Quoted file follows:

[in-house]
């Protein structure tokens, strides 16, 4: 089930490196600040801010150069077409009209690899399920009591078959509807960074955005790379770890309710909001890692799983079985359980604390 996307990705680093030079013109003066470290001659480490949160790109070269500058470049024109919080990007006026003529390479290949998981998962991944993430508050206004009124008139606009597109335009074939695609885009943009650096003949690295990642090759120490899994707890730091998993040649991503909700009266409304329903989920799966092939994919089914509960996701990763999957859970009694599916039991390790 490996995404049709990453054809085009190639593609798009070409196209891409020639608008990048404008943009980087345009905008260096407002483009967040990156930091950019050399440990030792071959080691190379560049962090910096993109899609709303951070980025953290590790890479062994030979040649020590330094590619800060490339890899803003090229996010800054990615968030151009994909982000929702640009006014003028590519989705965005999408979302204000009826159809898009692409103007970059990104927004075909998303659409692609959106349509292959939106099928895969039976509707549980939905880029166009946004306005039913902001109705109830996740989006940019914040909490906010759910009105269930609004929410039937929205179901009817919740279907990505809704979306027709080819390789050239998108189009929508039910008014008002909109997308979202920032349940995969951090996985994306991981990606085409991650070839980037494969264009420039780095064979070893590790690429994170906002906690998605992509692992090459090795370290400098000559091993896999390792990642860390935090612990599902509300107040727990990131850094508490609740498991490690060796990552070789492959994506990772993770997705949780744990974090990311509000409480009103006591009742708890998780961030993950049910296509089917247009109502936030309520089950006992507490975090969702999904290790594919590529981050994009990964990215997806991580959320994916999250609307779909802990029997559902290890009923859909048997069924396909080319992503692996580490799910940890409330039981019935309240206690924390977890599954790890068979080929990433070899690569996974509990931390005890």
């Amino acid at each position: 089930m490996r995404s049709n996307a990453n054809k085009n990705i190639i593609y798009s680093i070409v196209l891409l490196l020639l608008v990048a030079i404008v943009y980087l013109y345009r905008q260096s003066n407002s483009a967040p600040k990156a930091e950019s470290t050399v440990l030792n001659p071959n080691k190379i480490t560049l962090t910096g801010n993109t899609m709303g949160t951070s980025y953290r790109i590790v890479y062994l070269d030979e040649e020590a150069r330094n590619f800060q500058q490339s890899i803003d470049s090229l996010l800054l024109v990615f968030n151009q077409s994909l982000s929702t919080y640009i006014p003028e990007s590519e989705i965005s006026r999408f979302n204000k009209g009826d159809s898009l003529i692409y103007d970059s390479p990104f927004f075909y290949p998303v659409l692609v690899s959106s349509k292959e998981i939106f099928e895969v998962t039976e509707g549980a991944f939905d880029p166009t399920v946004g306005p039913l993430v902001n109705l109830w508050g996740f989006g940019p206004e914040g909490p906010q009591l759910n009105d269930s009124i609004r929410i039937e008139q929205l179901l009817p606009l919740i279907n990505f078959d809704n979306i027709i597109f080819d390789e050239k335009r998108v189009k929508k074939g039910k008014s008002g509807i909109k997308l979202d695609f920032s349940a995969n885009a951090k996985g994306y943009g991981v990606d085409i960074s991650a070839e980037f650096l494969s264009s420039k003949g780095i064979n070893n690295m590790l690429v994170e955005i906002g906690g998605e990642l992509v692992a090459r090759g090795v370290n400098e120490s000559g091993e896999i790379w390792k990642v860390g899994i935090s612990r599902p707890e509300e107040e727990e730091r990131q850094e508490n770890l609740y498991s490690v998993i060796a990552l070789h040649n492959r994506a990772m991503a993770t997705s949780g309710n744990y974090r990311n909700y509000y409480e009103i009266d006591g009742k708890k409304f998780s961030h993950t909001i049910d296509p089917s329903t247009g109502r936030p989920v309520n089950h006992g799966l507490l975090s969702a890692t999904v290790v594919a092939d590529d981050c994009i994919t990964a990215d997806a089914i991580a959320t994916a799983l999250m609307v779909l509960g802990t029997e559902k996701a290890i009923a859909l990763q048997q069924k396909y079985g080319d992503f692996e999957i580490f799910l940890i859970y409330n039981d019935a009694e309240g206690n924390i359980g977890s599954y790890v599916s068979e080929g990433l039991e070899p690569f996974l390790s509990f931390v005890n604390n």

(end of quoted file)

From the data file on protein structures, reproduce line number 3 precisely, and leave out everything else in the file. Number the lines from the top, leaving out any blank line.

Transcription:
């Amino acid at each position: 089930m490996r995404s049709n996307a990453n054809k085009n990705i190639i593609y798009s680093i070409v196209l891409l490196l020639l608008v990048a030079i404008v943009y980087l013109y345009r905008q260096s003066n407002s483009a967040p600040k990156a930091e950019s470290t050399v440990l030792n001659p071959n080691k190379i480490t560049l962090t910096g801010n993109t899609m709303g949160t951070s980025y953290r790109i590790v890479y062994l070269d030979e040649e020590a150069r330094n590619f800060q500058q490339s890899i803003d470049s090229l996010l800054l024109v990615f968030n151009q077409s994909l982000s929702t919080y640009i006014p003028e990007s590519e989705i965005s006026r999408f979302n204000k009209g009826d159809s898009l003529i692409y103007d970059s390479p990104f927004f075909y290949p998303v659409l692609v690899s959106s349509k292959e998981i939106f099928e895969v998962t039976e509707g549980a991944f939905d880029p166009t399920v946004g306005p039913l993430v902001n109705l109830w508050g996740f989006g940019p206004e914040g909490p906010q009591l759910n009105d269930s009124i609004r929410i039937e008139q929205l179901l009817p606009l919740i279907n990505f078959d809704n979306i027709i597109f080819d390789e050239k335009r998108v189009k929508k074939g039910k008014s008002g509807i909109k997308l979202d695609f920032s349940a995969n885009a951090k996985g994306y943009g991981v990606d085409i960074s991650a070839e980037f650096l494969s264009s420039k003949g780095i064979n070893n690295m590790l690429v994170e955005i906002g906690g998605e990642l992509v692992a090459r090759g090795v370290n400098e120490s000559g091993e896999i790379w390792k990642v860390g899994i935090s612990r599902p707890e509300e107040e727990e730091r990131q850094e508490n770890l609740y498991s490690v998993i060796a990552l070789h040649n492959r994506a990772m991503a993770t997705s949780g309710n744990y974090r990311n909700y509000y409480e009103i009266d006591g009742k708890k409304f998780s961030h993950t909001i049910d296509p089917s329903t247009g109502r936030p989920v309520n089950h006992g799966l507490l975090s969702a890692t999904v290790v594919a092939d590529d981050c994009i994919t990964a990215d997806a089914i991580a959320t994916a799983l999250m609307v779909l509960g802990t029997e559902k996701a290890i009923a859909l990763q048997q069924k396909y079985g080319d992503f692996e999957i580490f799910l940890i859970y409330n039981d019935a009694e309240g206690n924390i359980g977890s599954y790890v599916s068979e080929g990433l039991e070899p690569f996974l390790s509990f931390v005890n604390n």